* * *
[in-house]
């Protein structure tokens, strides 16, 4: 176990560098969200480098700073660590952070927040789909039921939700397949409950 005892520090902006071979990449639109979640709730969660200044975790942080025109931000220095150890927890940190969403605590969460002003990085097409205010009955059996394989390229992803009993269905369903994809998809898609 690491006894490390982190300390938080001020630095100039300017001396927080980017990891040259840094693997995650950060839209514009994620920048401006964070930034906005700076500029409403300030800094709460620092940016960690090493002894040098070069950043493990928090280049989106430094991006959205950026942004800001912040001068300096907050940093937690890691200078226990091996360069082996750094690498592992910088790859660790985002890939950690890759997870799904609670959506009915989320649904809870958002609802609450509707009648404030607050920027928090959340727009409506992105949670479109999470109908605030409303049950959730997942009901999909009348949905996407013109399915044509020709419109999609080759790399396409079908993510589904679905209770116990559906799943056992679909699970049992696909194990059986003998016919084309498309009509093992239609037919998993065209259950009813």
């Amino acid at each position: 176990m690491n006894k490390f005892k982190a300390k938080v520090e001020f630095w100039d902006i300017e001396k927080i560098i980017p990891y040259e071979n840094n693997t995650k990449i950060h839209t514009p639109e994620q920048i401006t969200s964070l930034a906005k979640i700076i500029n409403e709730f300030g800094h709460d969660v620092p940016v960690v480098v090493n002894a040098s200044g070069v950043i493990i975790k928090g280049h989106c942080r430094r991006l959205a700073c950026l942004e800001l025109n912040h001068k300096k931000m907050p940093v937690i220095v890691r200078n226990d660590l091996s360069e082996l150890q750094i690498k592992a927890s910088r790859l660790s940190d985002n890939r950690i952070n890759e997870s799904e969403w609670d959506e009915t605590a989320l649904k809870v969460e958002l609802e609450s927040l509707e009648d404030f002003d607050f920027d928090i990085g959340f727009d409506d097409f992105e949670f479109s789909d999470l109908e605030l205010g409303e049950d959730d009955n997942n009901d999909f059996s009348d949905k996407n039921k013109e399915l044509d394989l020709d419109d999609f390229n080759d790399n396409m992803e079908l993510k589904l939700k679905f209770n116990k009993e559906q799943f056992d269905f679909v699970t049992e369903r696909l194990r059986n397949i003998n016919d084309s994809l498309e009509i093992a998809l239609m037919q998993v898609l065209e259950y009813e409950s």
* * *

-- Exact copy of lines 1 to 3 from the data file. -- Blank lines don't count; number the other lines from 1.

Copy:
[in-house]
């Protein structure tokens, strides 16, 4: 176990560098969200480098700073660590952070927040789909039921939700397949409950 005892520090902006071979990449639109979640709730969660200044975790942080025109931000220095150890927890940190969403605590969460002003990085097409205010009955059996394989390229992803009993269905369903994809998809898609 690491006894490390982190300390938080001020630095100039300017001396927080980017990891040259840094693997995650950060839209514009994620920048401006964070930034906005700076500029409403300030800094709460620092940016960690090493002894040098070069950043493990928090280049989106430094991006959205950026942004800001912040001068300096907050940093937690890691200078226990091996360069082996750094690498592992910088790859660790985002890939950690890759997870799904609670959506009915989320649904809870958002609802609450509707009648404030607050920027928090959340727009409506992105949670479109999470109908605030409303049950959730997942009901999909009348949905996407013109399915044509020709419109999609080759790399396409079908993510589904679905209770116990559906799943056992679909699970049992696909194990059986003998016919084309498309009509093992239609037919998993065209259950009813």
């Amino acid at each position: 176990m690491n006894k490390f005892k982190a300390k938080v520090e001020f630095w100039d902006i300017e001396k927080i560098i980017p990891y040259e071979n840094n693997t995650k990449i950060h839209t514009p639109e994620q920048i401006t969200s964070l930034a906005k979640i700076i500029n409403e709730f300030g800094h709460d969660v620092p940016v960690v480098v090493n002894a040098s200044g070069v950043i493990i975790k928090g280049h989106c942080r430094r991006l959205a700073c950026l942004e800001l025109n912040h001068k300096k931000m907050p940093v937690i220095v890691r200078n226990d660590l091996s360069e082996l150890q750094i690498k592992a927890s910088r790859l660790s940190d985002n890939r950690i952070n890759e997870s799904e969403w609670d959506e009915t605590a989320l649904k809870v969460e958002l609802e609450s927040l509707e009648d404030f002003d607050f920027d928090i990085g959340f727009d409506d097409f992105e949670f479109s789909d999470l109908e605030l205010g409303e049950d959730d009955n997942n009901d999909f059996s009348d949905k996407n039921k013109e399915l044509d394989l020709d419109d999609f390229n080759d790399n396409m992803e079908l993510k589904l939700k679905f209770n116990k009993e559906q799943f056992d269905f679909v699970t049992e369903r696909l194990r059986n397949i003998n016919d084309s994809l498309e009509i093992a998809l239609m037919q998993v898609l065209e259950y009813e409950s």